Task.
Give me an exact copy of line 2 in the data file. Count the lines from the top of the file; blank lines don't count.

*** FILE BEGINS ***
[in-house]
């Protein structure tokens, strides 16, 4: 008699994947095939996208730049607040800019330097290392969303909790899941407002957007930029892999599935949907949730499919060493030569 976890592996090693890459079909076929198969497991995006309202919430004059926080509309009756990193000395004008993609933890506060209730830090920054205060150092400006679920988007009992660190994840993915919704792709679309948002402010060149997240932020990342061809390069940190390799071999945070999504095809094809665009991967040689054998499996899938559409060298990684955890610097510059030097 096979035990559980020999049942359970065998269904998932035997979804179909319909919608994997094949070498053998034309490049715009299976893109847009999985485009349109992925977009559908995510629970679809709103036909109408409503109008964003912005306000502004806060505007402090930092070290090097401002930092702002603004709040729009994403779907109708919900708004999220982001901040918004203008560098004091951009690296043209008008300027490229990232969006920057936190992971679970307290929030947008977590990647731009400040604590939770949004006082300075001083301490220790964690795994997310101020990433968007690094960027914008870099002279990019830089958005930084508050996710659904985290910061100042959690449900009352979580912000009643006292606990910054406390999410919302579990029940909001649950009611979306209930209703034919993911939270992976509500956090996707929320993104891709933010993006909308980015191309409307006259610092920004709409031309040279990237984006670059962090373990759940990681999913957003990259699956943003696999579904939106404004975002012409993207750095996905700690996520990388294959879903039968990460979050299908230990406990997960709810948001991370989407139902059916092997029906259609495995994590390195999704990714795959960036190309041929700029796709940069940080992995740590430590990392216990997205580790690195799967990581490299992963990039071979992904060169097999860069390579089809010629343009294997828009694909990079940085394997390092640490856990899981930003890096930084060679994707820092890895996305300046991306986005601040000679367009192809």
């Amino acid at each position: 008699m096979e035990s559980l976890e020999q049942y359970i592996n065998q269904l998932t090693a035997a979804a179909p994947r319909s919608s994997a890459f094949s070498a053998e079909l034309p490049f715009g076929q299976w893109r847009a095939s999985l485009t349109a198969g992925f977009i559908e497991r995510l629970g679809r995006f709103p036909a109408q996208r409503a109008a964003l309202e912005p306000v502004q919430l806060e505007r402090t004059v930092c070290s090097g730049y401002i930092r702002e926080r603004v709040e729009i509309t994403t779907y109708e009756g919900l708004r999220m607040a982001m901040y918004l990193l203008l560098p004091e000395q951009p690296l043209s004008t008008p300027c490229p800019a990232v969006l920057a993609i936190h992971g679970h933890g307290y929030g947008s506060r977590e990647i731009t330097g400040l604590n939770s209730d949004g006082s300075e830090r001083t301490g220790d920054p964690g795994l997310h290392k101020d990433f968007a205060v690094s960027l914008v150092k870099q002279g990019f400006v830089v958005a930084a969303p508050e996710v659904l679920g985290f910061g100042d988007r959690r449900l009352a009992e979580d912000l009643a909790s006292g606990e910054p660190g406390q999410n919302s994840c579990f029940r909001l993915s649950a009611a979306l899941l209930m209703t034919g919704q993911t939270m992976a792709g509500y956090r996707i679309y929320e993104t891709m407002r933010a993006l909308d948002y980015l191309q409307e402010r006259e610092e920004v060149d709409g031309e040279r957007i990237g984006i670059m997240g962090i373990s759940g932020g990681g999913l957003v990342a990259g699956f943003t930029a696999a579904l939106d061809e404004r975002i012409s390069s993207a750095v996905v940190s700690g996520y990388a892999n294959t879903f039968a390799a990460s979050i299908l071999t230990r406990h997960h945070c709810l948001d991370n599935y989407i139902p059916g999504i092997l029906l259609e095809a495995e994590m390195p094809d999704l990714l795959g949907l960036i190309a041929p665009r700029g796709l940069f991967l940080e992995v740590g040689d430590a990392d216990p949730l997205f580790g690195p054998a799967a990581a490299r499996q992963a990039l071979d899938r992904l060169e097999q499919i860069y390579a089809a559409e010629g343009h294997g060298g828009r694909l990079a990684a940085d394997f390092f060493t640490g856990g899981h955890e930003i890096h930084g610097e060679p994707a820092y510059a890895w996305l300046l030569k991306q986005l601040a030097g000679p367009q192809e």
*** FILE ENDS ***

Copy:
């Protein structure tokens, strides 16, 4: 008699994947095939996208730049607040800019330097290392969303909790899941407002957007930029892999599935949907949730499919060493030569 976890592996090693890459079909076929198969497991995006309202919430004059926080509309009756990193000395004008993609933890506060209730830090920054205060150092400006679920988007009992660190994840993915919704792709679309948002402010060149997240932020990342061809390069940190390799071999945070999504095809094809665009991967040689054998499996899938559409060298990684955890610097510059030097 096979035990559980020999049942359970065998269904998932035997979804179909319909919608994997094949070498053998034309490049715009299976893109847009999985485009349109992925977009559908995510629970679809709103036909109408409503109008964003912005306000502004806060505007402090930092070290090097401002930092702002603004709040729009994403779907109708919900708004999220982001901040918004203008560098004091951009690296043209008008300027490229990232969006920057936190992971679970307290929030947008977590990647731009400040604590939770949004006082300075001083301490220790964690795994997310101020990433968007690094960027914008870099002279990019830089958005930084508050996710659904985290910061100042959690449900009352979580912000009643006292606990910054406390999410919302579990029940909001649950009611979306209930209703034919993911939270992976509500956090996707929320993104891709933010993006909308980015191309409307006259610092920004709409031309040279990237984006670059962090373990759940990681999913957003990259699956943003696999579904939106404004975002012409993207750095996905700690996520990388294959879903039968990460979050299908230990406990997960709810948001991370989407139902059916092997029906259609495995994590390195999704990714795959960036190309041929700029796709940069940080992995740590430590990392216990997205580790690195799967990581490299992963990039071979992904060169097999860069390579089809010629343009294997828009694909990079940085394997390092640490856990899981930003890096930084060679994707820092890895996305300046991306986005601040000679367009192809």